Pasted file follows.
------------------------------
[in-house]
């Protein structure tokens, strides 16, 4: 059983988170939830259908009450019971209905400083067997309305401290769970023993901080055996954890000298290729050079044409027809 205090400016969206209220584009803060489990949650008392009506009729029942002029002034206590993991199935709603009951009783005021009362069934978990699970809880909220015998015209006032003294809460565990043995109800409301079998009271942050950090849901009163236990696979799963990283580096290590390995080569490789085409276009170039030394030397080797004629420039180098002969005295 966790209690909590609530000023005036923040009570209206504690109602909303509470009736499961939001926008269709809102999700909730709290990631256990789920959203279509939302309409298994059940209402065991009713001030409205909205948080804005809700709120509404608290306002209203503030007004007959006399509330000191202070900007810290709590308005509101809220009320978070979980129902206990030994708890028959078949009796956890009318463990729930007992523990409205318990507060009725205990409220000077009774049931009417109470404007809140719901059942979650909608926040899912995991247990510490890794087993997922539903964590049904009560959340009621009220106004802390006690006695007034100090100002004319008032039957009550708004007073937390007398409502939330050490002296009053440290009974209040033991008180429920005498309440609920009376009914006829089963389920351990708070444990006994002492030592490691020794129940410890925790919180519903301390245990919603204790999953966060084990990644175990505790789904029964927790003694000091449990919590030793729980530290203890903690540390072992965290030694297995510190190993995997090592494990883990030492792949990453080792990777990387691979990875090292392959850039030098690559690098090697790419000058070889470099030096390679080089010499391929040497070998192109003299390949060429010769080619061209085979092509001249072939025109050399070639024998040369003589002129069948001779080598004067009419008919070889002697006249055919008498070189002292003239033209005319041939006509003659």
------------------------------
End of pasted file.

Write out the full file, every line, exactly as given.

[in-house]
């Protein structure tokens, strides 16, 4: 059983988170939830259908009450019971209905400083067997309305401290769970023993901080055996954890000298290729050079044409027809 205090400016969206209220584009803060489990949650008392009506009729029942002029002034206590993991199935709603009951009783005021009362069934978990699970809880909220015998015209006032003294809460565990043995109800409301079998009271942050950090849901009163236990696979799963990283580096290590390995080569490789085409276009170039030394030397080797004629420039180098002969005295 966790209690909590609530000023005036923040009570209206504690109602909303509470009736499961939001926008269709809102999700909730709290990631256990789920959203279509939302309409298994059940209402065991009713001030409205909205948080804005809700709120509404608290306002209203503030007004007959006399509330000191202070900007810290709590308005509101809220009320978070979980129902206990030994708890028959078949009796956890009318463990729930007992523990409205318990507060009725205990409220000077009774049931009417109470404007809140719901059942979650909608926040899912995991247990510490890794087993997922539903964590049904009560959340009621009220106004802390006690006695007034100090100002004319008032039957009550708004007073937390007398409502939330050490002296009053440290009974209040033991008180429920005498309440609920009376009914006829089963389920351990708070444990006994002492030592490691020794129940410890925790919180519903301390245990919603204790999953966060084990990644175990505790789904029964927790003694000091449990919590030793729980530290203890903690540390072992965290030694297995510190190993995997090592494990883990030492792949990453080792990777990387691979990875090292392959850039030098690559690098090697790419000058070889470099030096390679080089010499391929040497070998192109003299390949060429010769080619061209085979092509001249072939025109050399070639024998040369003589002129069948001779080598004067009419008919070889002697006249055919008498070189002292003239033209005319041939006509003659």